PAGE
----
Last week Microsoft has announced surprisal, that the support of Exchange 2010 will be extended for few more months till October 13, 2020.

So, what that means for us?



Exchange Server, like almost all Microsoft products, has a support lifecycle during which we provide new features, bug fixes, security fixes, and so on. This lifecycle normally lasts for 10 years from the date of the product’s initial release, and the end of this lifecycle is known as the product’s end of support. When Exchange 2010 reaches its end of support on October 13, 2020, Microsoft will not longer provide technical support, Bug fixes and security fixes.


Good news

If we look back to the time before this announcement, the end of the support for Exchange 2010 was planed on January 2020.

Microsoft gives us now nine more months time to find a solution and migrate the Exchange 2010 environment to a new technology.

From the logical point this strategic step from Microsoft makes sense. There are still many large companies out there in the field, which are still in the migration progress or still didn’t decide what way they want to go in the future, if the way will still be on-premise or a cloud solution.


Be aware of

Microsoft has extended the support for Exchange 2010. However, in the most cases Exchange 2010 is installed on Windows Server 2008 R2. For the Server OS the extended support end date is January 14th, 2020. That means from January 2020 we have a supported Exchange in a not supported setup, if we use Windows Server 2008 R2.

What is different about Office 2010 is that the support of Office 2010 will also end on October 13, 2020. So, we are from safe from that side.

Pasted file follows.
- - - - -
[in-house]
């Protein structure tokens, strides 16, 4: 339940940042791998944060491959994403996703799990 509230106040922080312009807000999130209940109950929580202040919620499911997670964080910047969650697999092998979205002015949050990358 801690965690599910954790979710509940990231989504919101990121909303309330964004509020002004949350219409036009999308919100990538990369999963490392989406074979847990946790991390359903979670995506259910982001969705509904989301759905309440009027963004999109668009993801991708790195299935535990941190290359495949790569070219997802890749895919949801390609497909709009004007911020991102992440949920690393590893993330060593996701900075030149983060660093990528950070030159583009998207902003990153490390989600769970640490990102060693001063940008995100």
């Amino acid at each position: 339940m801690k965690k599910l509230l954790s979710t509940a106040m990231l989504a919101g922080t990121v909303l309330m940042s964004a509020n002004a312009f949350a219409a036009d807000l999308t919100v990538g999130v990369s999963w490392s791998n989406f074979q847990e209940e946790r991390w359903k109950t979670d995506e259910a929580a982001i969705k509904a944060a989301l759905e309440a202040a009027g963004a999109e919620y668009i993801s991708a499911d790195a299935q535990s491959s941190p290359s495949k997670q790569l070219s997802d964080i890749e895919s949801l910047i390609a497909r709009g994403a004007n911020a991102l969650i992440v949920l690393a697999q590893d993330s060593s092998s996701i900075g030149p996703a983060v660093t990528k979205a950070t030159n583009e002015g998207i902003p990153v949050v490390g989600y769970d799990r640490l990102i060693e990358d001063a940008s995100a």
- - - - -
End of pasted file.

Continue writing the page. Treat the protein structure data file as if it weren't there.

Possible options

If that did not happen now, it is really time to think where to migrate. Microsoft recommends migrating to Exchange online and start using Office 365. In this case we don’t have to think anymore about lifecycle and further migrations. The same it’s about the Client software like Office and/or Outlook.

However, another option is to migrate to Microsoft Exchange 2016 or Microsoft Exchange 2019. Important to know is, if we decide to migrate to Exchange 2019, we need to install the Exchange server on a Windows Server 2019, this is the only from Microsoft supported case. As well we need to think that if we use Exchange 2019, there will be no UM Role available anymore. Some time ago I wrote an article about that which you can find on Practical365.


Microsoft has made the graphic with three options where they advice to follow how the path could be:




If we look back on Exchange 2010, it was a real milestone in the messaging topic. Exchange 2010 was the last Server, where Microsoft have split the messaging roles to CAS, HT and MBX. I personally built and administrated a hosted Exchange environment for more than 140K mailboxes based on Exchange 2010. We were able to extend single services like CAS servers for our customers.

Nelly Furtado sang for us the song “All good things come to an end”. The same is also now about Exchange 2010.

Microsoft gives use few paths how and where we can migrate our Messaging environment from Exchange 2010.

Here on MSB365 Blog you can find a few articles about migrating to Exchange online, building a hybrid Exchange environment, or using third party tools for Migration.

It is just important to act now.





Photo by 🇨🇭 Claudio Schwarz | @purzlbaum on Unsplash